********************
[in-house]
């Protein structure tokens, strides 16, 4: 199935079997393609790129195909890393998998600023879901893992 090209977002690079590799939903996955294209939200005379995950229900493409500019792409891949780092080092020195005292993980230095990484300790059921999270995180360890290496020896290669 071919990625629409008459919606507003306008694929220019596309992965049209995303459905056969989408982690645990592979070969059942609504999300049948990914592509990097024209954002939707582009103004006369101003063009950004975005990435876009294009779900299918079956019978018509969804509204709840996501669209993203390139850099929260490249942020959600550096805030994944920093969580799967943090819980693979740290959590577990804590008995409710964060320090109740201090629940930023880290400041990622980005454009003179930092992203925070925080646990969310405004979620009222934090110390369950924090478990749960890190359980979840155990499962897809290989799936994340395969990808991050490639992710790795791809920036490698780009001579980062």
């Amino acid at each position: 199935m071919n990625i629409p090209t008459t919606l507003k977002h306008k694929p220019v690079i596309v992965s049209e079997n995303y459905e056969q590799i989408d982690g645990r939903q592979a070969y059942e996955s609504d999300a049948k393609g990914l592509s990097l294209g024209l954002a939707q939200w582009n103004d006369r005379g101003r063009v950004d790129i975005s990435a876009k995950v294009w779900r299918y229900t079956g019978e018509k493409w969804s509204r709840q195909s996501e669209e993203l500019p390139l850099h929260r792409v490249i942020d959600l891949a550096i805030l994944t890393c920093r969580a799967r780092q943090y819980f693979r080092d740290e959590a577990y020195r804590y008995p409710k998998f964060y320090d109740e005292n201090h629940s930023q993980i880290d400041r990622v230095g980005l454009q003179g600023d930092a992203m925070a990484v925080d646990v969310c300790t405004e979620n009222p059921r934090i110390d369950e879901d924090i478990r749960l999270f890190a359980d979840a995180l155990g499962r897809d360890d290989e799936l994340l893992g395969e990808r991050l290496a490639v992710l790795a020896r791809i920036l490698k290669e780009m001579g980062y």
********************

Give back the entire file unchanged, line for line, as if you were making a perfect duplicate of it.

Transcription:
[in-house]
């Protein structure tokens, strides 16, 4: 199935079997393609790129195909890393998998600023879901893992 090209977002690079590799939903996955294209939200005379995950229900493409500019792409891949780092080092020195005292993980230095990484300790059921999270995180360890290496020896290669 071919990625629409008459919606507003306008694929220019596309992965049209995303459905056969989408982690645990592979070969059942609504999300049948990914592509990097024209954002939707582009103004006369101003063009950004975005990435876009294009779900299918079956019978018509969804509204709840996501669209993203390139850099929260490249942020959600550096805030994944920093969580799967943090819980693979740290959590577990804590008995409710964060320090109740201090629940930023880290400041990622980005454009003179930092992203925070925080646990969310405004979620009222934090110390369950924090478990749960890190359980979840155990499962897809290989799936994340395969990808991050490639992710790795791809920036490698780009001579980062």
């Amino acid at each position: 199935m071919n990625i629409p090209t008459t919606l507003k977002h306008k694929p220019v690079i596309v992965s049209e079997n995303y459905e056969q590799i989408d982690g645990r939903q592979a070969y059942e996955s609504d999300a049948k393609g990914l592509s990097l294209g024209l954002a939707q939200w582009n103004d006369r005379g101003r063009v950004d790129i975005s990435a876009k995950v294009w779900r299918y229900t079956g019978e018509k493409w969804s509204r709840q195909s996501e669209e993203l500019p390139l850099h929260r792409v490249i942020d959600l891949a550096i805030l994944t890393c920093r969580a799967r780092q943090y819980f693979r080092d740290e959590a577990y020195r804590y008995p409710k998998f964060y320090d109740e005292n201090h629940s930023q993980i880290d400041r990622v230095g980005l454009q003179g600023d930092a992203m925070a990484v925080d646990v969310c300790t405004e979620n009222p059921r934090i110390d369950e879901d924090i478990r749960l999270f890190a359980d979840a995180l155990g499962r897809d360890d290989e799936l994340l893992g395969e990808r991050l290496a490639v992710l790795a020896r791809i920036l490698k290669e780009m001579g980062y």